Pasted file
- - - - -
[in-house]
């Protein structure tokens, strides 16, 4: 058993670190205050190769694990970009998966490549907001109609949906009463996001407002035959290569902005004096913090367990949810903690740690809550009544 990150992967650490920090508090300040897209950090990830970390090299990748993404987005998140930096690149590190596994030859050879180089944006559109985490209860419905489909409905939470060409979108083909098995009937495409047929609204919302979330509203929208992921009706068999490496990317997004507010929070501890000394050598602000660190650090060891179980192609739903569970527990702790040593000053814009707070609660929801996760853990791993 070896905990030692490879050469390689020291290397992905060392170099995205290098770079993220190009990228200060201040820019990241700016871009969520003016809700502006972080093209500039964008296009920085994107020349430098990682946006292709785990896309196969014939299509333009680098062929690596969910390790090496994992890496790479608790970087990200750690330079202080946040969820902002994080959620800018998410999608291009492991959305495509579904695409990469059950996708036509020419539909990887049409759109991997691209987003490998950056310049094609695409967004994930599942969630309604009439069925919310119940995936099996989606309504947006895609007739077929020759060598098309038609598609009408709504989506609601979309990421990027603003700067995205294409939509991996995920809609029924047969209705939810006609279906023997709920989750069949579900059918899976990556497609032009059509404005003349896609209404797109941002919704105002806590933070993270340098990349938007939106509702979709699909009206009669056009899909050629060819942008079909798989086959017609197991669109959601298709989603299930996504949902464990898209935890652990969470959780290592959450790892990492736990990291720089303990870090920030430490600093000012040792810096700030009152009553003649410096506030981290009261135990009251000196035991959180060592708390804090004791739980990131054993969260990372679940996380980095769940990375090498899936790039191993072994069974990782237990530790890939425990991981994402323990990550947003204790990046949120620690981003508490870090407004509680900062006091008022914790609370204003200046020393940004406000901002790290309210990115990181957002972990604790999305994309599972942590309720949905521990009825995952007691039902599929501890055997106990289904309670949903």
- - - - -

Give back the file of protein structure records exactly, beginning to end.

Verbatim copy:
[in-house]
């Protein structure tokens, strides 16, 4: 058993670190205050190769694990970009998966490549907001109609949906009463996001407002035959290569902005004096913090367990949810903690740690809550009544 990150992967650490920090508090300040897209950090990830970390090299990748993404987005998140930096690149590190596994030859050879180089944006559109985490209860419905489909409905939470060409979108083909098995009937495409047929609204919302979330509203929208992921009706068999490496990317997004507010929070501890000394050598602000660190650090060891179980192609739903569970527990702790040593000053814009707070609660929801996760853990791993 070896905990030692490879050469390689020291290397992905060392170099995205290098770079993220190009990228200060201040820019990241700016871009969520003016809700502006972080093209500039964008296009920085994107020349430098990682946006292709785990896309196969014939299509333009680098062929690596969910390790090496994992890496790479608790970087990200750690330079202080946040969820902002994080959620800018998410999608291009492991959305495509579904695409990469059950996708036509020419539909990887049409759109991997691209987003490998950056310049094609695409967004994930599942969630309604009439069925919310119940995936099996989606309504947006895609007739077929020759060598098309038609598609009408709504989506609601979309990421990027603003700067995205294409939509991996995920809609029924047969209705939810006609279906023997709920989750069949579900059918899976990556497609032009059509404005003349896609209404797109941002919704105002806590933070993270340098990349938007939106509702979709699909009206009669056009899909050629060819942008079909798989086959017609197991669109959601298709989603299930996504949902464990898209935890652990969470959780290592959450790892990492736990990291720089303990870090920030430490600093000012040792810096700030009152009553003649410096506030981290009261135990009251000196035991959180060592708390804090004791739980990131054993969260990372679940996380980095769940990375090498899936790039191993072994069974990782237990530790890939425990991981994402323990990550947003204790990046949120620690981003508490870090407004509680900062006091008022914790609370204003200046020393940004406000901002790290309210990115990181957002972990604790999305994309599972942590309720949905521990009825995952007691039902599929501890055997106990289904309670949903």